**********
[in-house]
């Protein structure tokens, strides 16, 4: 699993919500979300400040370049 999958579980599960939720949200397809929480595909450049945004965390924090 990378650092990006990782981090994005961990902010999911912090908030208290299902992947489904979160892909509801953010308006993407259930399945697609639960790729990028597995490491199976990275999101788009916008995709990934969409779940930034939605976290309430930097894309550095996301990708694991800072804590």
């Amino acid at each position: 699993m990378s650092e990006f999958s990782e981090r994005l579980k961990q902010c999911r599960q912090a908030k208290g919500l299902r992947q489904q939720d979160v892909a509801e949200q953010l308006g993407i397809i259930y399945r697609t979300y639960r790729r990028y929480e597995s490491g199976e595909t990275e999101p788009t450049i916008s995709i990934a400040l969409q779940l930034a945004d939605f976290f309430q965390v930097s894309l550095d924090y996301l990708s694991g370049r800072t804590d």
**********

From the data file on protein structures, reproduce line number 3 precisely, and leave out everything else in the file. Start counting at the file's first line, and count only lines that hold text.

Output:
């Amino acid at each position: 699993m990378s650092e990006f999958s990782e981090r994005l579980k961990q902010c999911r599960q912090a908030k208290g919500l299902r992947q489904q939720d979160v892909a509801e949200q953010l308006g993407i397809i259930y399945r697609t979300y639960r790729r990028y929480e597995s490491g199976e595909t990275e999101p788009t450049i916008s995709i990934a400040l969409q779940l930034a945004d939605f976290f309430q965390v930097s894309l550095d924090y996301l990708s694991g370049r800072t804590d």